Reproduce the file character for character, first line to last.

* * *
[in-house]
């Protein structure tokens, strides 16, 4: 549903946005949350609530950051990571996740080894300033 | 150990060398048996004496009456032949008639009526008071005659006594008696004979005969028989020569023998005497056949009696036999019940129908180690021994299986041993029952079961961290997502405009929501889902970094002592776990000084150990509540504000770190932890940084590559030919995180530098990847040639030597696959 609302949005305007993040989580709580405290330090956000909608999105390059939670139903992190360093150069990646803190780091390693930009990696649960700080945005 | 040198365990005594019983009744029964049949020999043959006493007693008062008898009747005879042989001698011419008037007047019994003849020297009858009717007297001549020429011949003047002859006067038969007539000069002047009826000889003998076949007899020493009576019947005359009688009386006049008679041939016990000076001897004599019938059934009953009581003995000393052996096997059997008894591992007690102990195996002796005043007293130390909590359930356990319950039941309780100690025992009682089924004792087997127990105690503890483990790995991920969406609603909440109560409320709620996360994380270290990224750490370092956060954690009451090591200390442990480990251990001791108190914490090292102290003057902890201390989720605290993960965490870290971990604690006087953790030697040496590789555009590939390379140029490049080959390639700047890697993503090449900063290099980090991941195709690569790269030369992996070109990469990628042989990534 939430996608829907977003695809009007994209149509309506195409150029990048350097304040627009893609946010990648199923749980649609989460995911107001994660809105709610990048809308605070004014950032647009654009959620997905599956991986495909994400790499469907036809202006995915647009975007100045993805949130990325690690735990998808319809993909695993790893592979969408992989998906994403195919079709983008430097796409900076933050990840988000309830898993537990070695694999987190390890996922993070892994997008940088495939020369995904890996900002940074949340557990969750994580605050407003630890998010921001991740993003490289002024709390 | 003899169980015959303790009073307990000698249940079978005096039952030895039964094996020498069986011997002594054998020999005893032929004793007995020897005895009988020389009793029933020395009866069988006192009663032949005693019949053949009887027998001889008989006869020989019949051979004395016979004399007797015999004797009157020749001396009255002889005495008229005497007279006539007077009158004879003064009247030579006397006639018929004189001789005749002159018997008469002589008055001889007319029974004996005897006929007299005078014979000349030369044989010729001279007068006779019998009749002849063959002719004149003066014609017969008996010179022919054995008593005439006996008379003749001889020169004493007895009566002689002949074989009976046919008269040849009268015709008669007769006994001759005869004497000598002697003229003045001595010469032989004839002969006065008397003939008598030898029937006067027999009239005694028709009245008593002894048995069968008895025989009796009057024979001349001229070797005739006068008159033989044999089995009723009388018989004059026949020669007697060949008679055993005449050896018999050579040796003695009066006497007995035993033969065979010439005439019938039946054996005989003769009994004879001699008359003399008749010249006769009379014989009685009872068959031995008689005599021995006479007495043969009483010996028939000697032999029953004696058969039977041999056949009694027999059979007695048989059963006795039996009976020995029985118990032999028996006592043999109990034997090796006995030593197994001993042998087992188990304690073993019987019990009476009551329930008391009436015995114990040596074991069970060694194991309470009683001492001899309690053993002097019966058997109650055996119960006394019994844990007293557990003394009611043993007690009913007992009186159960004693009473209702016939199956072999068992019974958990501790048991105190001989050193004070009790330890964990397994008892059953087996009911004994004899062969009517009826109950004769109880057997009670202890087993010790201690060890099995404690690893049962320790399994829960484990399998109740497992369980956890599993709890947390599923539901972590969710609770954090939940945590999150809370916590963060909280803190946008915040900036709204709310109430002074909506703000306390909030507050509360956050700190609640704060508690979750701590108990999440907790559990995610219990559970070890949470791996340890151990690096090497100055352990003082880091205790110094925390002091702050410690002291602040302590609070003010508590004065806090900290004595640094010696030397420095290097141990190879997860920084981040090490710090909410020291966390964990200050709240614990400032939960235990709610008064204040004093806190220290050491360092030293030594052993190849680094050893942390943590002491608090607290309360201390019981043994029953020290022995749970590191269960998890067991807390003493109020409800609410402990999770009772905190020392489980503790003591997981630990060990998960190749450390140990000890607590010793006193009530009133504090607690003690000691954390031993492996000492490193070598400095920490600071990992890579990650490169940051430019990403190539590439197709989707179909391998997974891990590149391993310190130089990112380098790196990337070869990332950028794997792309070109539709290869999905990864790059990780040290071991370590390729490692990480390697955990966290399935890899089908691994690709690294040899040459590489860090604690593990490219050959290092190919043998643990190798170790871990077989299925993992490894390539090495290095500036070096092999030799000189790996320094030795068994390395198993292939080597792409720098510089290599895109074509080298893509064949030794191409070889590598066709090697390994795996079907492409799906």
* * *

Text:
[in-house]
């Protein structure tokens, strides 16, 4: 549903946005949350609530950051990571996740080894300033 | 150990060398048996004496009456032949008639009526008071005659006594008696004979005969028989020569023998005497056949009696036999019940129908180690021994299986041993029952079961961290997502405009929501889902970094002592776990000084150990509540504000770190932890940084590559030919995180530098990847040639030597696959 609302949005305007993040989580709580405290330090956000909608999105390059939670139903992190360093150069990646803190780091390693930009990696649960700080945005 | 040198365990005594019983009744029964049949020999043959006493007693008062008898009747005879042989001698011419008037007047019994003849020297009858009717007297001549020429011949003047002859006067038969007539000069002047009826000889003998076949007899020493009576019947005359009688009386006049008679041939016990000076001897004599019938059934009953009581003995000393052996096997059997008894591992007690102990195996002796005043007293130390909590359930356990319950039941309780100690025992009682089924004792087997127990105690503890483990790995991920969406609603909440109560409320709620996360994380270290990224750490370092956060954690009451090591200390442990480990251990001791108190914490090292102290003057902890201390989720605290993960965490870290971990604690006087953790030697040496590789555009590939390379140029490049080959390639700047890697993503090449900063290099980090991941195709690569790269030369992996070109990469990628042989990534 939430996608829907977003695809009007994209149509309506195409150029990048350097304040627009893609946010990648199923749980649609989460995911107001994660809105709610990048809308605070004014950032647009654009959620997905599956991986495909994400790499469907036809202006995915647009975007100045993805949130990325690690735990998808319809993909695993790893592979969408992989998906994403195919079709983008430097796409900076933050990840988000309830898993537990070695694999987190390890996922993070892994997008940088495939020369995904890996900002940074949340557990969750994580605050407003630890998010921001991740993003490289002024709390 | 003899169980015959303790009073307990000698249940079978005096039952030895039964094996020498069986011997002594054998020999005893032929004793007995020897005895009988020389009793029933020395009866069988006192009663032949005693019949053949009887027998001889008989006869020989019949051979004395016979004399007797015999004797009157020749001396009255002889005495008229005497007279006539007077009158004879003064009247030579006397006639018929004189001789005749002159018997008469002589008055001889007319029974004996005897006929007299005078014979000349030369044989010729001279007068006779019998009749002849063959002719004149003066014609017969008996010179022919054995008593005439006996008379003749001889020169004493007895009566002689002949074989009976046919008269040849009268015709008669007769006994001759005869004497000598002697003229003045001595010469032989004839002969006065008397003939008598030898029937006067027999009239005694028709009245008593002894048995069968008895025989009796009057024979001349001229070797005739006068008159033989044999089995009723009388018989004059026949020669007697060949008679055993005449050896018999050579040796003695009066006497007995035993033969065979010439005439019938039946054996005989003769009994004879001699008359003399008749010249006769009379014989009685009872068959031995008689005599021995006479007495043969009483010996028939000697032999029953004696058969039977041999056949009694027999059979007695048989059963006795039996009976020995029985118990032999028996006592043999109990034997090796006995030593197994001993042998087992188990304690073993019987019990009476009551329930008391009436015995114990040596074991069970060694194991309470009683001492001899309690053993002097019966058997109650055996119960006394019994844990007293557990003394009611043993007690009913007992009186159960004693009473209702016939199956072999068992019974958990501790048991105190001989050193004070009790330890964990397994008892059953087996009911004994004899062969009517009826109950004769109880057997009670202890087993010790201690060890099995404690690893049962320790399994829960484990399998109740497992369980956890599993709890947390599923539901972590969710609770954090939940945590999150809370916590963060909280803190946008915040900036709204709310109430002074909506703000306390909030507050509360956050700190609640704060508690979750701590108990999440907790559990995610219990559970070890949470791996340890151990690096090497100055352990003082880091205790110094925390002091702050410690002291602040302590609070003010508590004065806090900290004595640094010696030397420095290097141990190879997860920084981040090490710090909410020291966390964990200050709240614990400032939960235990709610008064204040004093806190220290050491360092030293030594052993190849680094050893942390943590002491608090607290309360201390019981043994029953020290022995749970590191269960998890067991807390003493109020409800609410402990999770009772905190020392489980503790003591997981630990060990998960190749450390140990000890607590010793006193009530009133504090607690003690000691954390031993492996000492490193070598400095920490600071990992890579990650490169940051430019990403190539590439197709989707179909391998997974891990590149391993310190130089990112380098790196990337070869990332950028794997792309070109539709290869999905990864790059990780040290071991370590390729490692990480390697955990966290399935890899089908691994690709690294040899040459590489860090604690593990490219050959290092190919043998643990190798170790871990077989299925993992490894390539090495290095500036070096092999030799000189790996320094030795068994390395198993292939080597792409720098510089290599895109074509080298893509064949030794191409070889590598066709090697390994795996079907492409799906």